LONDON — For holding a sign outside a courthouse reminding jurors of their right to acquit defendants, a retiree faces up to two years in prison. For hanging a banner reading “Just Stop Oil” off a bridge, an engineer got a three-year prison sentence. Just for walking slowly down the street, scores of people have been arrested.
They are among hundreds of environmental activists arrested for peaceful demonstrations in the U.K., where tough new laws restrict the right to protest.
The Conservative government says the laws prevent extremist activists from hurting the economy and disrupting daily life. Critics say civil rights are being eroded without enough scrutiny from lawmakers or protection by the courts. They say the sweeping arrests of peaceful demonstrators, along with government officials labeling environmental activists extremists, mark a worrying departure for a liberal democracy.
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“Legitimate protest is part of what makes any country a safe and civilized place to live,” said Jonathon Porritt, an ecologist and former director of Friends of the Earth, who joined a vigil outside London’s Central Criminal Court to protest the treatment of demonstrators.
A patchwork democracy
Britain is one of the world’s oldest democracies, home of the Magna Carta, a centuries-old Parliament and an independent judiciary. That democratic system is underpinned by an “unwritten constitution” — a set of laws, rules, conventions and judicial decisions accumulated over hundreds of years.
The effect of that patchwork is “we rely on self-restraint by governments,” said Andrew Blick, author of “Democratic Turbulence in the United Kingdom” and a political scientist at King’s College London. “You hope the people in power are going to behave themselves.”
But what if they don’t? During three turbulent and scandal-tarnished years in office, Boris Johnson pushed prime ministerial power to the limits. More recently, Prime Minister Rishi Sunak has asked Parliament to overrule the U.K. Supreme Court, which blocked a plan to send asylum-seekers to Rwanda.
Such actions have piled pressure on Britain’s democratic foundations. Critics say cracks have appeared.
As former Conservative justice minister David Lidington put it: “The ‘good chap’ theory of checks and balances has now been tested to destruction.”
Government takes aim at protesters
The canaries in the coal mine of the right to protest are environmental activists who have blocked roads and bridges, glued themselves to trains, splattered artworks with paint, sprayed buildings with fake blood, doused athletes in orange powder and more to draw attention to the threats posed by climate change.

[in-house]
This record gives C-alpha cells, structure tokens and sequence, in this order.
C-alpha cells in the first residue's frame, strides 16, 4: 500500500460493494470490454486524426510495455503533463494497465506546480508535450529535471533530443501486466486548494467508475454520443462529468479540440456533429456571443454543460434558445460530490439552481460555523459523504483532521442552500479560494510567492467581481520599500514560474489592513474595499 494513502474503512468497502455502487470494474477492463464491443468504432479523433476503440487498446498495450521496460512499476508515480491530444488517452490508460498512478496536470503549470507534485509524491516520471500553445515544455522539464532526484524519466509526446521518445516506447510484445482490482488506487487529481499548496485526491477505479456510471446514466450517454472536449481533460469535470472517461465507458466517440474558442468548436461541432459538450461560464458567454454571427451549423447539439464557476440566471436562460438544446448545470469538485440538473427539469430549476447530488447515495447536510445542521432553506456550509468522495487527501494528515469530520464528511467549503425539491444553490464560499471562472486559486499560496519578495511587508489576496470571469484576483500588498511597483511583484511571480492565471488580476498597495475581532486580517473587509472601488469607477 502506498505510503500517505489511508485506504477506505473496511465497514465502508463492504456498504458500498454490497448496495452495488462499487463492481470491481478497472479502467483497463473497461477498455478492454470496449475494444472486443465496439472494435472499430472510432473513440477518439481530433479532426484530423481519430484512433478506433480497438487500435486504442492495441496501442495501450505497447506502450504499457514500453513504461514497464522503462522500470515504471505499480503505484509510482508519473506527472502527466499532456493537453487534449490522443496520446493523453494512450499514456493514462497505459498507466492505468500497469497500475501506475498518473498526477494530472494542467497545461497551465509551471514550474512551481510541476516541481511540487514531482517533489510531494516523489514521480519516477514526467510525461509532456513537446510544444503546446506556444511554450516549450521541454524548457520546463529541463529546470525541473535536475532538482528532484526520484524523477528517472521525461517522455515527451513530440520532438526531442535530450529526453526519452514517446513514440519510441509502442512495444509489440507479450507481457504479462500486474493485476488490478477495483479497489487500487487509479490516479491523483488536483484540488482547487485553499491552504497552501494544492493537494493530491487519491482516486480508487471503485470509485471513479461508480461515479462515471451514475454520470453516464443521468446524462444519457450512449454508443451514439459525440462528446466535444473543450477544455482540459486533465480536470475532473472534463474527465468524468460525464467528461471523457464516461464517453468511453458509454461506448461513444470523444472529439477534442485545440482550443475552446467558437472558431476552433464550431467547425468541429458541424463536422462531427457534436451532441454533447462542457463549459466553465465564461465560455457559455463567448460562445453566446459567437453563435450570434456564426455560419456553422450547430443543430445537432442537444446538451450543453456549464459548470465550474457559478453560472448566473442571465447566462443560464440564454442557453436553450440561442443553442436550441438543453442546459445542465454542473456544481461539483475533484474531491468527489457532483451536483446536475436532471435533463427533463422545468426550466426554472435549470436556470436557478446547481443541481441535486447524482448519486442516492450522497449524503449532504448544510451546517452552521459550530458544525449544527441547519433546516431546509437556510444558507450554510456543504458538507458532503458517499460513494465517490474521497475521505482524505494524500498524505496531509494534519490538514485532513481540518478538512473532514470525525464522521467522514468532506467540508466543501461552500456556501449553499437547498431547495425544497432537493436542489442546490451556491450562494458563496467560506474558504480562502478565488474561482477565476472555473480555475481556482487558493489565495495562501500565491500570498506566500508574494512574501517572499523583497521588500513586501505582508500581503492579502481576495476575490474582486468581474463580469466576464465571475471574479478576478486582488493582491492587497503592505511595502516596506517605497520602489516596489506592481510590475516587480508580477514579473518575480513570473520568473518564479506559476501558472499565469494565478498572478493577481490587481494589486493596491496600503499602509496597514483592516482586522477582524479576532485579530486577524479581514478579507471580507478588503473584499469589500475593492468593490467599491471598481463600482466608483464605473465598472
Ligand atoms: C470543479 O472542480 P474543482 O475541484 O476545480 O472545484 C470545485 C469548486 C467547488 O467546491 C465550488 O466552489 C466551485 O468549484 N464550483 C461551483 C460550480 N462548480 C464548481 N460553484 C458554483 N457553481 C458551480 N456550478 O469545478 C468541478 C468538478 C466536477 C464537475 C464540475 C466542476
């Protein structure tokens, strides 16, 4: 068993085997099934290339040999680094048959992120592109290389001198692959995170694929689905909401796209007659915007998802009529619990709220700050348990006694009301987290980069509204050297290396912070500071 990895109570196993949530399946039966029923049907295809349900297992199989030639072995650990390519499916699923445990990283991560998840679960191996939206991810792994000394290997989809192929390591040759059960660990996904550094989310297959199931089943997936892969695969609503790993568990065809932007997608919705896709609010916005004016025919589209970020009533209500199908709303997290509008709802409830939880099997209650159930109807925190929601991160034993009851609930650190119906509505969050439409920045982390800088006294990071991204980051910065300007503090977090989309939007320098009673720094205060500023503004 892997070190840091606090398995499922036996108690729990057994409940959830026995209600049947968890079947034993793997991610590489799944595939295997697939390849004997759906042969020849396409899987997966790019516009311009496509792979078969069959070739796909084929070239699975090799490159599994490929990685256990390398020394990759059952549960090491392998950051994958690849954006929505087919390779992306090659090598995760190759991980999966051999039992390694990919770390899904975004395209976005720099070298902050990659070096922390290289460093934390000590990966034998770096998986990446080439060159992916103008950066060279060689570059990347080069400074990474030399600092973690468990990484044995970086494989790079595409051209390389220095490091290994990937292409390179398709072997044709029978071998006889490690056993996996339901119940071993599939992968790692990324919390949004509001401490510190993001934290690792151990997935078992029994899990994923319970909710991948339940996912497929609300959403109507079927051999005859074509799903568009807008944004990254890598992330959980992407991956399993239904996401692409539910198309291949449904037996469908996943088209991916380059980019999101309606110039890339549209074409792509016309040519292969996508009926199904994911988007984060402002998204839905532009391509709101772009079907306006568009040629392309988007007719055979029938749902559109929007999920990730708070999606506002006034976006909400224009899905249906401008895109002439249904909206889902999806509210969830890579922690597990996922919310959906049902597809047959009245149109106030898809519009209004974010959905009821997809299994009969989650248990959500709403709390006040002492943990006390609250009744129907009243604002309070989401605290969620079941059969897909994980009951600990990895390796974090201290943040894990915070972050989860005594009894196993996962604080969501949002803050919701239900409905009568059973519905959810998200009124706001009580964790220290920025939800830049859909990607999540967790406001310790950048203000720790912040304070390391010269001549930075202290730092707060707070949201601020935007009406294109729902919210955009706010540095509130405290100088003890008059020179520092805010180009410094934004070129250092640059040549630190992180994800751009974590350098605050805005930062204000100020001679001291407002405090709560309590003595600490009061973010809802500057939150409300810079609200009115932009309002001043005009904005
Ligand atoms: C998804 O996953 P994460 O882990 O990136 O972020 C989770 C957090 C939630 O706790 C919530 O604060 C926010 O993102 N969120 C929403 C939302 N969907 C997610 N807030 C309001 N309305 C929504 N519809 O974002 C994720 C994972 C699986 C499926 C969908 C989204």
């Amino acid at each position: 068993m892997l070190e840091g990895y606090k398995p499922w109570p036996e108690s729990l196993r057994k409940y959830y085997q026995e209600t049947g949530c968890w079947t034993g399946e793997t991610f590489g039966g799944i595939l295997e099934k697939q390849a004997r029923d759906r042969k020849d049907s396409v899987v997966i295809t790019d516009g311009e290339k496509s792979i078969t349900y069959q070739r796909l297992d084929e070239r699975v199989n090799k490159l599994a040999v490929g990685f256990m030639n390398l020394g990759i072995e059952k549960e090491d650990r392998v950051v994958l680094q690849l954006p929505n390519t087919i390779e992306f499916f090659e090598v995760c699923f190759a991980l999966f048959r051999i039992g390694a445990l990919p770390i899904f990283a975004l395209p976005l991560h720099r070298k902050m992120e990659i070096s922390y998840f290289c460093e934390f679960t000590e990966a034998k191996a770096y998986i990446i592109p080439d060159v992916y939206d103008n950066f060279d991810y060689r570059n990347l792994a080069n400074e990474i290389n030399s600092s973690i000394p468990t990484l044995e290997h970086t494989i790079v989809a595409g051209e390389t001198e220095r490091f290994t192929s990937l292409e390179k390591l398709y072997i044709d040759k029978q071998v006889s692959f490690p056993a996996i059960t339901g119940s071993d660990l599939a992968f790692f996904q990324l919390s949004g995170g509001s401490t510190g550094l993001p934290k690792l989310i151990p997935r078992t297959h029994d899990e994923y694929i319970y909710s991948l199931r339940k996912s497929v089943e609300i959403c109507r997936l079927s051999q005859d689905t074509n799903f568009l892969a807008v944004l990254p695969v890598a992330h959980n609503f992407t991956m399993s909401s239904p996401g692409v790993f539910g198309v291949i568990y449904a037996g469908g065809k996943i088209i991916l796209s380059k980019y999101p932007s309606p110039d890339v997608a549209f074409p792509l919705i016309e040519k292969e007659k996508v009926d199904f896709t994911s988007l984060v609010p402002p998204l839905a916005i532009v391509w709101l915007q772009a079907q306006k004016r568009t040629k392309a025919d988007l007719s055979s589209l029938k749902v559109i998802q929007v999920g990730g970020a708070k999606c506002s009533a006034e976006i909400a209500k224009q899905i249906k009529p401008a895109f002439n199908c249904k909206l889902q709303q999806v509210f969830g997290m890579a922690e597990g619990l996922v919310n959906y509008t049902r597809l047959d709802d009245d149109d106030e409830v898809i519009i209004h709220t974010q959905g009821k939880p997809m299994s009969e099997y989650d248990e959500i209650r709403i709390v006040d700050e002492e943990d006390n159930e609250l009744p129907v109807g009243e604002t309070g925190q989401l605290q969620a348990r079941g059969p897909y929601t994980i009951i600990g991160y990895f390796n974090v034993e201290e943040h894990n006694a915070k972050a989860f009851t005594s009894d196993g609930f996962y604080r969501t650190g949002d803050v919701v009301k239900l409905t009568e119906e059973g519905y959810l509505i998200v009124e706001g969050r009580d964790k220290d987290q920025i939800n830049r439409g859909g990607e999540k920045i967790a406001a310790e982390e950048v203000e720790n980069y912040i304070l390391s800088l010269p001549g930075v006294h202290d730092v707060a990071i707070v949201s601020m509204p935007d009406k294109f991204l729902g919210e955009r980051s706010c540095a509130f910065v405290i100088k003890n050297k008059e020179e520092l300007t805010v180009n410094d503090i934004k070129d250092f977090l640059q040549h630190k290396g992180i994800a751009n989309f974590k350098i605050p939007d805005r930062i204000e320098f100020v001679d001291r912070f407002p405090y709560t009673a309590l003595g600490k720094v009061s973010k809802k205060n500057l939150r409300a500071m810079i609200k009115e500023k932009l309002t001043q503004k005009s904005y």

The protesters, from groups such as Extinction Rebellion, Just Stop Oil and Insulate Britain, argue that civil disobedience is justified by a climate emergency that threatens humanity’s future.
Sunak has called the protesters “selfish” and “ideological zealots,” and the British government has responded to the disruption with laws constraining the right to peaceful protest. Legal changes made in 2022 created a statutory offense of “public nuisance,” punishable by up to 10 years in prison, and gave police more powers to restrict protests judged to be disruptive.
It was followed by the 2023 Public Order Act, which broadened the definition of “serious disruption,” allowing police to search demonstrators for items including locks and glue. It imposes penalties of up to 12 months in prison for protesters who block “key infrastructure,” defined widely to include roads and bridges.
The government said it was acting to “protect the law-abiding majority’s right to go about their daily lives.” But Parliament’s cross-party Joint Human Rights Committee warned that the changes would have “a chilling effect on the right to protest.”
Days after the new act took effect in May, six anti-monarchist activists were arrested before the coronation of King Charles III before they had so much as held up a “Not My King” placard. All were later released without charge.
In recent months the pace of protests and the scale of arrests has picked up, partly as a result of a legal tweak that criminalized slow walking, a tactic adopted by protesters to block traffic by marching at low speed along roads. Hundreds of Just Stop Oil activists have been detained by police within moments of starting to walk.
Some protesters have received prison sentences that have been called unduly punitive.
Structural engineer Morgan Trowland was one of two Just Stop Oil activists who scaled the Queen Elizabeth II Bridge over the River Thames near London in October 2022, forcing police to shut the highway below for 40 hours. He was sentenced to three years in prison for causing a public nuisance. Judge Shane Collery said the tough sentence was “both for the chaos you caused and to deter others from seeking to copy you.”
He was released early on Dec. 13, having spent a total of 14 months in custody.
Ian Fry, the United Nations’ rapporteur for climate change and human rights, wrote to the British government in August over the stiff sentences, calling the anti-protest law a “direct attack on the right to the freedom of peaceful assembly.” Michel Forst, the U.N. special rapporteur on environmental defenders, in October called the British laws “terrifying.”
The Conservative government has dismissed the criticism.
“Those who break the law should feel the full force of it,” Sunak said in response.
Even more worrying, some legal experts say, is the “justice lottery” facing arrested protesters. Half the environmentalists tried by juries have been acquitted after explaining their motivations, including nine women who smashed a bank’s windows with hammers and five activists who sprayed the Treasury with fake blood from a firehose.
But at some other trials, judges have banned defendants from mentioning climate change or their reasons for protesting. Several defendants who defied the orders have been jailed for contempt of court.